What have you done to improve your work life balance?

1.5k views17 Comments

Director of Security Operations in Finance (non-banking), 5,001 - 10,000 employees
I've become very used to managing my time accordingly because of three things that I've learned to do over the years:
1. I never double book meetings.
2. I draw boundaries as to when there is family time.
3. I drive my email queue to zero at least once every two weeks.

I've been doing those things for a long time now, and if I can manage them it allows me to factor in sleep pretty well.
1 2 Replies
CEO in Software, 11 - 50 employees

Setting boundaries for family time is key. I was asked to take a two-week trip to Asia when my daughter was four weeks old; when I came back, she was six weeks old and didn't recognize me anymore. I went to work the next day and told my boss, “You can fire me or demote me, but I'm not taking a trip that's longer than two days for another year.” And he said, "Okay, we'll figure it out."

Director of Security Operations in Finance (non-banking), 5,001 - 10,000 employees

When I left the service, one of the things that I heard an old Sergeant major say was that I could now start to put my family first. So I made a commitment that whenever my wife or my son calls, I answer, because nobody is going to die based on whether or not I answer the phone anymore.

Director of Information Security Operations in Consumer Goods, 1,001 - 5,000 employees
Free vacation days and 1 day in the office bi weekly
Director, Information Security Engineering and Operations in Manufacturing, 5,001 - 10,000 employees
I block time in my calendar for personal things, and mark it as either “busy” or “out of office”. This allows me for far greater flexibility than the traditional 9 to 5. I give priority to my family much more than what I used to. 
Director of IT in Software, 201 - 500 employees
Better management of my time and having specific "time off" during the week where I am fully detached from work (for a few hours) to spend time with family.

Setting up "do not disturb" time on the phone and turning off email notifications during the weekend. I still check my emails during the off-time but it's at my pace vs checking them every time the phone buzz.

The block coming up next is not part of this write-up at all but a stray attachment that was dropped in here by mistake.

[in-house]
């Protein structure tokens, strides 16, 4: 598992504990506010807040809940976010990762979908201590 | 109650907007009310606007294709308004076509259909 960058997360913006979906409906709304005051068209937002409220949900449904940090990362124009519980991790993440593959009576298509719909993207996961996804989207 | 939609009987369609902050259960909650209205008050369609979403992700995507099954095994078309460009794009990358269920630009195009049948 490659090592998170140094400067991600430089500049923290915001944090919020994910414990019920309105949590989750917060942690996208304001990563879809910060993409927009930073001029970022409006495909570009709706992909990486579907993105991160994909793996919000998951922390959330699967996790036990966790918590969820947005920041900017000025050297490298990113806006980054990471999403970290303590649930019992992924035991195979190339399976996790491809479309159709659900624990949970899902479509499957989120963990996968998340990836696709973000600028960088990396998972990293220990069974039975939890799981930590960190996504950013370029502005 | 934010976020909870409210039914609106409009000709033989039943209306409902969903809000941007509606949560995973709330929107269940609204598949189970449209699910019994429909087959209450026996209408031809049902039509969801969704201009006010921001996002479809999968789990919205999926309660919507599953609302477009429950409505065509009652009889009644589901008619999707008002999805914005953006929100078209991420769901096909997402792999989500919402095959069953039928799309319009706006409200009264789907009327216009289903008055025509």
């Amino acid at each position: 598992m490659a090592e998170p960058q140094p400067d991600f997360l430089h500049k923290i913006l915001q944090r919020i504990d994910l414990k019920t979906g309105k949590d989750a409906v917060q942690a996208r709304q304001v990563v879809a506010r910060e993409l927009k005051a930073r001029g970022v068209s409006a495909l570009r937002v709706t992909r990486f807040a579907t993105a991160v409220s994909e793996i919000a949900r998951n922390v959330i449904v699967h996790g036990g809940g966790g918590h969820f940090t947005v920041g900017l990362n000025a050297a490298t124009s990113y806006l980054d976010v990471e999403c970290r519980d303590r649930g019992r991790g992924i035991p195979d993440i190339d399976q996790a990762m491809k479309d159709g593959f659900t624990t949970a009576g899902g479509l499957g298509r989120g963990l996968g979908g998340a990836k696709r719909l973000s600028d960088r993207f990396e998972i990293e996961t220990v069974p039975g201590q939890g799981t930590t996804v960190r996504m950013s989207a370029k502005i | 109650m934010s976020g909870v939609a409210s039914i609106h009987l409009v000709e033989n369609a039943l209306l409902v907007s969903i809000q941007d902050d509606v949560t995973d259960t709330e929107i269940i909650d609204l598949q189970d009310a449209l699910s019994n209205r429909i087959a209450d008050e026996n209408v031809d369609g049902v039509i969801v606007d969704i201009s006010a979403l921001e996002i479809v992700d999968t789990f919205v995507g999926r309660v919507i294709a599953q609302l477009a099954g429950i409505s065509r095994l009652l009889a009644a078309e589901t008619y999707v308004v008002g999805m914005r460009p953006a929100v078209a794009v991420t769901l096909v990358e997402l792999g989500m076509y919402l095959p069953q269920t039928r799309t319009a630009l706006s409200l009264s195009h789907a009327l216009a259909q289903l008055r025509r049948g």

I leave my phone home when I go out to play with my kids or put it away when we have family/friends time or visitors.
Director, Information Security in Education, 1,001 - 5,000 employees
This is something really enabled by working from home but I've split my working schedule to mornings and evenings (rather than 9-5).

This has worked remarkably well for letting me focus the time worked on when it'd be most necessary (in our case, when our incoming incident detections are highest) while not sitting around "working" when not much is going on. Additionally it makes it easier to focus when offline for hours where non-urgent pings come up.

For the life part of this balance it's made childcare constraints easier to accomodate for my wife and I since I've freed up afternoons for that, while working after they are asleep. This also frees up the time for errands and such
Director of Information Security in Manufacturing, 1,001 - 5,000 employees
Also to spark a bit of discussion; I actually extended my hours a bit, but with a hole in the middle.
Just to clarify; I start working really early in the morning when the family is still asleep.  This gives me some time to really focus on my inbox or any planned tasks that do not need a lot of interaction with others.  The remainder of the morning is for meetings and calls, after which I call it a day, typically around 2 pm.
Afternoon, and Dinner time are for my family, and then after dinner another small round of e-mail catchup.     
Net/Net; the number of hours I spend at work did not really reduce, but the time of day dedicated to family works much better in our specific schedule.
CIO/CISO in Healthcare and Biotech, 11 - 50 employees
Luckily, with our hybrid work situation and summer Fridays, its a bit easier now to make sure family time has a prominent place in my schedule. Outside of summer, I make sure I take liberal vacation and personal day time throughout the year, and also am more selective with booking meetings during peak family time events
Head, Information Security and Compliance in Finance (non-banking), 1,001 - 5,000 employees
Work-life balance while working remotely or work from home, one might think that working remotely would make it easier to achieve work-life balance. However, remote work presents its own challenges. 

1. I plan ahead to combine work activities with leisure, social, or fitness activities. 

2. I set blocks of time for different tasks.

3. I end work at a certain time.

4. Even I am working from home, I go out for lunch with co-workers one in a month at least.

5. I take time off monthly

6. I communicate with my manager If poor work-life balance
CISO in Software, 10,001+ employees
It is all about structure and setting the time slots that are not movable on both sides. It is work life "choice" and not balance. You make the choices that are best for you.
Director, Security Operations in Telecommunication, 501 - 1,000 employees
With few exceptions, I maintain "office hours" while working mostly from the home office.  I've been working remotely for many, many years now and up until recently, I absolutely did fall into the typical rut of over working, mostly due to my own insecurities regarding contributions, while working from home.  I don't know, maybe it's just something that I suffered, but I always felt guilty about putting in a regular day while working from the home office....  I've gotten past that now.  It's not to say that I don't spend any time working outside of normal business hours, this can not be avoided in the type of role I have, however that is not the exception rather than the rule.

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